Helena, Montana (PRWEB) October 24, 2013
Forty years ago, Zbigniew Brzezinski wrote these prophetic words:
“The technetronic era involves the gradual appearance of a more controlled society. Such a society would be dominated by an elite, unrestrained by traditional values. Soon it will be possible to assert almost continuous surveillance over every citizen and maintain up-to-date complete files containing even the most personal information about the citizen. These files will be subject to instantaneous retrieval by the authorities.”
Shortly after writing this, Dr. Brzezinski became the National Security Advisor to Jimmy Carter, and the rest is history. Today, in 2013, Brzezinski’s “mass surveillance” vision has become reality, and basic privacy has become a thing of the past. In light of the NSA’s vast domestic surveillance network, can anything be done to insulate ourselves from an increasingly intrusive and power-hungry state? Dick Sterling, editor for Dick Sterling Publishing, asked privacy expert Mark Nestmann what practical measures can be taken to protect what little privacy Americans have left.
Text of Interview:
Dick Sterling: "Mark, you've been writing extensively for many years now about the constant erosion of peoples' privacy by civil governments, and what can be done about it. Were the recent revelations about NSA domestic spying surprising to you?"
Mark Nestmann: "No, not really, although some of the specific strategies the NSA turns out to be using were a surprise. For instance, the NSA turns out to have spent a lot of effort compromising routers and other internet hardware. This is a rather clever attack that I wouldn't have thought of.
"James Bamford who wrote the definitive guide on the NSA 30 years ago (The Puzzle Palace) - and has kept up with them over the years - has long sounded the alarm on what this agency is up to. Thanks to Edward Snowden we now have confirmation of all of this."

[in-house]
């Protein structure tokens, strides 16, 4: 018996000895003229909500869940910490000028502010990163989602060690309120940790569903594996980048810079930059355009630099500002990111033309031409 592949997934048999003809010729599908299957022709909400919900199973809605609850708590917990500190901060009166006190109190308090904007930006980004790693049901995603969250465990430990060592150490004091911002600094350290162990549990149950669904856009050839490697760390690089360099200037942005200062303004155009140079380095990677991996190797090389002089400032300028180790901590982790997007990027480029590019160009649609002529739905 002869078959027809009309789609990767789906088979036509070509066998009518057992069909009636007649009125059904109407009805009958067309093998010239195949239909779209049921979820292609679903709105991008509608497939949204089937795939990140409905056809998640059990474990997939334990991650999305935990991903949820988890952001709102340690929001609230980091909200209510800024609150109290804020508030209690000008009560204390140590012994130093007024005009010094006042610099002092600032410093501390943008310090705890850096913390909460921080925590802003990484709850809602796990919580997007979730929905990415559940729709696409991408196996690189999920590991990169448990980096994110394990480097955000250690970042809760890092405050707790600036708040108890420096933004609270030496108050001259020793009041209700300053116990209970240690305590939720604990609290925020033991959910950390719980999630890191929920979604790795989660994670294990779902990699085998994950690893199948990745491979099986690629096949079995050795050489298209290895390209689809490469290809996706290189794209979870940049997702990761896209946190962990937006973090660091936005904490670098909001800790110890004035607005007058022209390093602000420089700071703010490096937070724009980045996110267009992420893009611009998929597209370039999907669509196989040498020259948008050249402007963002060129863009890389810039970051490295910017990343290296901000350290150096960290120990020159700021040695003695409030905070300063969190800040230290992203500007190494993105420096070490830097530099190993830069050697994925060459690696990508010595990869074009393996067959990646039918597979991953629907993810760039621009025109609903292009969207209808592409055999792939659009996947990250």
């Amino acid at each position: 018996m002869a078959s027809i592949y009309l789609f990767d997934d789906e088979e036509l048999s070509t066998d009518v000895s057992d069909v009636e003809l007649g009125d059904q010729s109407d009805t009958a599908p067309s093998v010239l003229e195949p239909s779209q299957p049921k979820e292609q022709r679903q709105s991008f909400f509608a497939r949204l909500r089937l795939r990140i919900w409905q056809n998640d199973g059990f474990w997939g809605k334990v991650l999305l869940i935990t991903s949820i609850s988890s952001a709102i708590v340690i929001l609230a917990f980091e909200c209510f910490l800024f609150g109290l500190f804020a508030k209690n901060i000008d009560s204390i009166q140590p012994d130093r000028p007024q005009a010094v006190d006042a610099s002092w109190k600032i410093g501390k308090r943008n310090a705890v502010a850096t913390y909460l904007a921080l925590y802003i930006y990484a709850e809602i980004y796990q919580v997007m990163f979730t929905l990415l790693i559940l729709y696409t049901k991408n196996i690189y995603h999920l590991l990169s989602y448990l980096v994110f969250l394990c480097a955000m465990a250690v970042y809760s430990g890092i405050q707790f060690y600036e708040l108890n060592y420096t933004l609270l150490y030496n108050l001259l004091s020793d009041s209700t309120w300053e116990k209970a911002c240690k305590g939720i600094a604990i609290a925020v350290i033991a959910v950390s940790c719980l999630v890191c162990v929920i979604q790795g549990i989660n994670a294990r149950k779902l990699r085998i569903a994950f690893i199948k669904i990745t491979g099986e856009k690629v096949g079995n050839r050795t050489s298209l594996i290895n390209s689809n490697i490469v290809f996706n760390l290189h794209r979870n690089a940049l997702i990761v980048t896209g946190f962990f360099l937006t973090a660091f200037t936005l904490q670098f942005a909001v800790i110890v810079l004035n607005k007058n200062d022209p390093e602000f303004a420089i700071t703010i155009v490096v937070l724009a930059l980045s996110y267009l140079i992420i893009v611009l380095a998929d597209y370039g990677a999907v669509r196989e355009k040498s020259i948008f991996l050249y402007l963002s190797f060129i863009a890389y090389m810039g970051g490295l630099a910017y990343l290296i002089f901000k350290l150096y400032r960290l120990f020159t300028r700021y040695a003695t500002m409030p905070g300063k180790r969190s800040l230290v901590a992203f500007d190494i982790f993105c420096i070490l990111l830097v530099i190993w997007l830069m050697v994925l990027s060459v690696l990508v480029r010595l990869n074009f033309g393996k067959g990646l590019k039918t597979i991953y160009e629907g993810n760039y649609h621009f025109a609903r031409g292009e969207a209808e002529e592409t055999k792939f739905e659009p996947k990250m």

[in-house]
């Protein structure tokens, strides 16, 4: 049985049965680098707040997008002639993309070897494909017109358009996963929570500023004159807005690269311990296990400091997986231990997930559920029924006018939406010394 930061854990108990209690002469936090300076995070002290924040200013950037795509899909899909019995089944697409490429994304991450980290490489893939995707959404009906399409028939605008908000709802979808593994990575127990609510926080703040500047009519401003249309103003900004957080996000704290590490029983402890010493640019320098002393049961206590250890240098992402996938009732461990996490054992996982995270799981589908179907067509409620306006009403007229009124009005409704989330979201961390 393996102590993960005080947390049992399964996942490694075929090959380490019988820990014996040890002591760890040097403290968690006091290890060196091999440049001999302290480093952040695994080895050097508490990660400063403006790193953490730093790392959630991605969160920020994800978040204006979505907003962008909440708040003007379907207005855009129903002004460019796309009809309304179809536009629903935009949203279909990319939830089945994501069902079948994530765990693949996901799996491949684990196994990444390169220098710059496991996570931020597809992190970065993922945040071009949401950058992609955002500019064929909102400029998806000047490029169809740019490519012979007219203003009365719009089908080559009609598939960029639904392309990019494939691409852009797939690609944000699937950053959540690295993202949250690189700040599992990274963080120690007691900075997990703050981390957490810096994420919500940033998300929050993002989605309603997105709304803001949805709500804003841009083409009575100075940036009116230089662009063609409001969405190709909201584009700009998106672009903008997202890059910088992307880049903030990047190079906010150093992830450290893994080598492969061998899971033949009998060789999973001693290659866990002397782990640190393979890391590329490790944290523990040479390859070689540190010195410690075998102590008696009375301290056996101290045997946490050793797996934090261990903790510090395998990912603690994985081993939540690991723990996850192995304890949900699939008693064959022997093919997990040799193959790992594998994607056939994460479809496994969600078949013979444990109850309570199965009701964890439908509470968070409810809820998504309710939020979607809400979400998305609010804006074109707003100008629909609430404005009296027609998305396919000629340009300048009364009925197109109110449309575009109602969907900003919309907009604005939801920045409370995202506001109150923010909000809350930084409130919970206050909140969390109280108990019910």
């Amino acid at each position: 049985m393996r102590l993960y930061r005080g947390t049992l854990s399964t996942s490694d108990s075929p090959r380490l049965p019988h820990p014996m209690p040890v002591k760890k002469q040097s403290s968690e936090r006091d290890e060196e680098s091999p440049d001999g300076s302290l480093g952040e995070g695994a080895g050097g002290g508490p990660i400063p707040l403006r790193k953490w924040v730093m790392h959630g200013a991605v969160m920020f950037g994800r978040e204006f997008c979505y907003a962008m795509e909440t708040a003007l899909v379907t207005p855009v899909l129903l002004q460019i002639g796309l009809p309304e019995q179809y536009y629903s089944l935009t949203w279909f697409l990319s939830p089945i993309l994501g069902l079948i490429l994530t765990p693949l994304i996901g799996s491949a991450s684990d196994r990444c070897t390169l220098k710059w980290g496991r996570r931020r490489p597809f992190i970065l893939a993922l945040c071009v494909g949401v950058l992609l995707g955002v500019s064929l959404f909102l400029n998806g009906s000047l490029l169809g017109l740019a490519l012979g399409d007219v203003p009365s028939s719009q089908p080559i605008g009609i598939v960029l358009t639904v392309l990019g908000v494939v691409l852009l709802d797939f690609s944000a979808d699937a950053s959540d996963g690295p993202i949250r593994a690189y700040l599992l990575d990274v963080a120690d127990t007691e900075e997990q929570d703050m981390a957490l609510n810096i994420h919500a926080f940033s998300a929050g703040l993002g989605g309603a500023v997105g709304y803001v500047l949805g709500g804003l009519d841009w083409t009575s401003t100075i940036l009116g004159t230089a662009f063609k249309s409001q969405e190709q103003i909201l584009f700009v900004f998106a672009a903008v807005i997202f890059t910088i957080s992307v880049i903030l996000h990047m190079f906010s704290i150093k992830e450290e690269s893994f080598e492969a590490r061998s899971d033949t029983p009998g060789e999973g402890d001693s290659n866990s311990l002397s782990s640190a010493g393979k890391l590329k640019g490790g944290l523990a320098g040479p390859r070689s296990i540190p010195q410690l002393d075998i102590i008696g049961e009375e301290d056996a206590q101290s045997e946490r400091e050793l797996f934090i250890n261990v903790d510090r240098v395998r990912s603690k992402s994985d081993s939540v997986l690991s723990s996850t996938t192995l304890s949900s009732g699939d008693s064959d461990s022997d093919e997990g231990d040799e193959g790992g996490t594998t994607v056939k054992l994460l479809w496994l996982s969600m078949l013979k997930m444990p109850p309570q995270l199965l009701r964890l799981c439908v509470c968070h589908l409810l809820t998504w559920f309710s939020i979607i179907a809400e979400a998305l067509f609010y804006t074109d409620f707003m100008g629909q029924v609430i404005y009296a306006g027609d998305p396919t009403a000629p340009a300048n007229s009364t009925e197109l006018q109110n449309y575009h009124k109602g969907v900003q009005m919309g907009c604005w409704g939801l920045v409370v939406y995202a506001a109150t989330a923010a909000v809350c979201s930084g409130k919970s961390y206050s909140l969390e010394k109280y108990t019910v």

Dick Sterling: "It seems as if things couldn't get much worse in regards to the state's domestic spying activities, but their appetite for control appears insatiable. Are there additional areas of surveillance where the state may attempt to establish a foothold in the future?"
Mark Nestmann: "I think a move toward banning cash transactions or at least requiring all cash to be registered would be a step in that direction. The cashless society is well-established and there are some businesses (e.g. airlines during flights) that no longer accept cash at all. Most young people never use cash, so this trend is well advanced. I also wouldn’t be surprised to see some kind of…"
To freely view the rest of this interview, please visit https://www.dicksterling.com/blog.php?id=105.
Dick Sterling, editor of http://www.DickSterling.com and Dick Sterling Publishing, offers a contrarian perspective on markets and world events, helping investors protect themselves from invisible attacks on their wealth while advancing and protecting the purchasing power of their assets. Dick helps his readers predict the markets with stunning accuracy, pinpointing sectors that are set to explode, and identifying new stock-market bubbles with amazing precision. Visit http://www.DickSterling.com today, and start to benefit from the secret strategies and techniques which will put you at the forefront of investment success.
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